Behind the Scenes of “Organic” Cannabis Certifications
The sun is shining, the days are longer, and the air is sweet and warm. Summer in Portland has arrived. With all of this incentive to get outside, our thoughts have journeyed past city limits towards the farms just beginning their growing seasons. As you may know, Farma is committed to sourcing mostly from “organic” cultivators, however the federal status of cannabis restricts the plant from receiving federal USDA organic certifications. This has led to a bewildering number of organic-like certifications for those states with legalized cannabis programs.
Cannabis is an incredible bioaccumulator, and has been used effectively as a bioremediator for soils contaminated with heavy metals and landfill byproducts.* Cannabis is very good at absorbing all sorts of compounds from its growing medium, meaning extra care needs to be taken with the cannabis we consume. One of the primary ways to ensure cannabis doesn’t contain unhealthy compounds is by looking for an organic-like certification.
Organic-like certifications are granted to growers and processors who apply for an audit through one of several companies. This entails filling out an application detailing their growing methods, an auditor visiting the farm to ensure that the requirements for certification are met, and paying a fee to the certification organization. Each certification has slightly different requirements. The most common certifications in Oregon are Clean Green Certified, Certified Kind, and Dragonfly Earth Medicine. At Farma, we also indicate if a farm uses organic-like growing methods, or uses organic living soil, but does not have a certification. Read on below for more information!
Clean Green Certified (CGC) – Clean Green Certified is modeled on existing federal and international organic certifications. Their certification requires that all nutrients and pest management systems meet USDA organic standards.
Certified Kind (CK) – Certified Kind was started by a former auditor for Oregon Tilth, a local organic certification body that approves farms for USDA organic certification. They use the exact same protocols as federal organic certifiers in certifying cannabis companies. This means that they require strictly organic nutrient inputs and pest control management. They encourage their members to use restorative farming practices and offer guidance on implementing them.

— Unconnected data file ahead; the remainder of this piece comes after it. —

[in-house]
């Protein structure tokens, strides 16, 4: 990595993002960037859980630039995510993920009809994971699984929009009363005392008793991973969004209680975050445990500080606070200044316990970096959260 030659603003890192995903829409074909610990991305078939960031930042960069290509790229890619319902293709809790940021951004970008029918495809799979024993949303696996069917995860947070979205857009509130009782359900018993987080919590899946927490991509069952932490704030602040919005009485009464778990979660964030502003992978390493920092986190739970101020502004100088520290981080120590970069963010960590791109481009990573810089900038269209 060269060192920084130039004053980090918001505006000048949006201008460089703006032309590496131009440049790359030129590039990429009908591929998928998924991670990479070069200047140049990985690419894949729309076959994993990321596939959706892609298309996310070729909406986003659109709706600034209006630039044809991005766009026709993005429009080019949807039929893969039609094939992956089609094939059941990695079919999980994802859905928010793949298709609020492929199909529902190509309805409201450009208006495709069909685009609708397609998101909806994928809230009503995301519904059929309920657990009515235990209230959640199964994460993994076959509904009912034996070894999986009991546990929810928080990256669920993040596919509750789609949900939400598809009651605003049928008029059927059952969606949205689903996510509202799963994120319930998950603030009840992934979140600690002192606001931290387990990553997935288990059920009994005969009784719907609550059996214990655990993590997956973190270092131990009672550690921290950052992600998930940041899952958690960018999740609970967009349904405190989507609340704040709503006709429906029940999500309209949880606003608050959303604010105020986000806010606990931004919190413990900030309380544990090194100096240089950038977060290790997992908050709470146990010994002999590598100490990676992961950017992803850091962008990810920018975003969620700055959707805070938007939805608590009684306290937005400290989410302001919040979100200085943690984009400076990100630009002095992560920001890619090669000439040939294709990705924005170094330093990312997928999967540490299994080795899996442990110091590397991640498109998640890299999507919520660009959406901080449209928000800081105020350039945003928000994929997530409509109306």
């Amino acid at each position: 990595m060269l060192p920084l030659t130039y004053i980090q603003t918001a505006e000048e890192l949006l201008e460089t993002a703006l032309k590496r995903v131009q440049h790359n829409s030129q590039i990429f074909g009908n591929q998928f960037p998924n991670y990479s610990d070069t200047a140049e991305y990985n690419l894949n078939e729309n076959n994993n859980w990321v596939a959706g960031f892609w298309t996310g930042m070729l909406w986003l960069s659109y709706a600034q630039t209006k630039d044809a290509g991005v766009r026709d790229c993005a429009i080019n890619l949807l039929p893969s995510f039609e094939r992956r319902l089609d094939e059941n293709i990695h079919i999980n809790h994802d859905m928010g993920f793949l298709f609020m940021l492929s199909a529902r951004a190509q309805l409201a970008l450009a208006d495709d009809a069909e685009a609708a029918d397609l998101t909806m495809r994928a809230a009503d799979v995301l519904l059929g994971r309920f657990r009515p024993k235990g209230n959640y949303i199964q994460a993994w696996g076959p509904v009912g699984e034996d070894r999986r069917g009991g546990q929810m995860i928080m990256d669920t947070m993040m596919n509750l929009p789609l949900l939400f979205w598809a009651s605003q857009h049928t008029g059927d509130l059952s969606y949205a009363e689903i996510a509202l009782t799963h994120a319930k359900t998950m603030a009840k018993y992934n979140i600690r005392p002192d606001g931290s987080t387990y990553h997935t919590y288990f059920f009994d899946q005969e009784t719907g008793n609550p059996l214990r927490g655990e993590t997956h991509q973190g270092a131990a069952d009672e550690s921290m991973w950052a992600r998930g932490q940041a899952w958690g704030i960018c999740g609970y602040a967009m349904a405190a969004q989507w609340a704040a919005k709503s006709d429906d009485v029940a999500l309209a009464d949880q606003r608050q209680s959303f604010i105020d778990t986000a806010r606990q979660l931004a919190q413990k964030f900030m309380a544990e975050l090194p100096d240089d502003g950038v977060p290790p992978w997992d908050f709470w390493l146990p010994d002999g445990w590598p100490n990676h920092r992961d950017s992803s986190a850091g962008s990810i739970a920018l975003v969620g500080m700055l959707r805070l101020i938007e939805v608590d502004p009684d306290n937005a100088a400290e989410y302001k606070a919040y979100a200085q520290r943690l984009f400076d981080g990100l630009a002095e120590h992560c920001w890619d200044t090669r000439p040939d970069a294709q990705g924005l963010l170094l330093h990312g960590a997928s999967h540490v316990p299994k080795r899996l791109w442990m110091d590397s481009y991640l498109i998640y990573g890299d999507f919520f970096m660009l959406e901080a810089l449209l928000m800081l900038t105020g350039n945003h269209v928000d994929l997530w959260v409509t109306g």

Dragonfly Earth Medicine (DEM) – Dragonfly Earth Medicine takes their certification one step further than the other two primary certifiers. Not only do they require meeting the national organic standard, but they require six out of eleven recommended closed loop systems be in place at a certified farm. A closed loop system is one wherein the farm utilizes materials they have on hand to reduce their dependency on external inputs such as nutrients, water, electricity, and energy. Additionally, collaboration is a cornerstone of their practice, and those certified need to agree to share their methods and experiences with other certified organizations.
Organic Living Soil (OLS) – Soil science is real. The idea behind OLS is to cultivate soil that has a diverse ecosystem of microbes and other small critters, like worms, to break down organic growing medium into easily absorbed nutrients for plants. This decreases, and ideally removes, the need to introduce synthetic nutrients to a growing environment. In order to foster this environment, farmers generally try to disturb their soil as little as possible so they don’t kill the living systems within the soil. Additionally, the growing medium growers start with is made up of completely organic-like (and often USDA organic certified) components.
There you have it. Though prohibition has stunted the progression of both research and regulation in the cannabis industry, there are still organizations attempting to fill the gaps. The road ahead is long, but hopeful.
Till next time, dear readers!
* Alufasi, Richwell & Tanja, Bagar & Chingwaru, Walter. (2018). Potential Applications of Cannabis sativa in Environmental Bioremediation. A Review.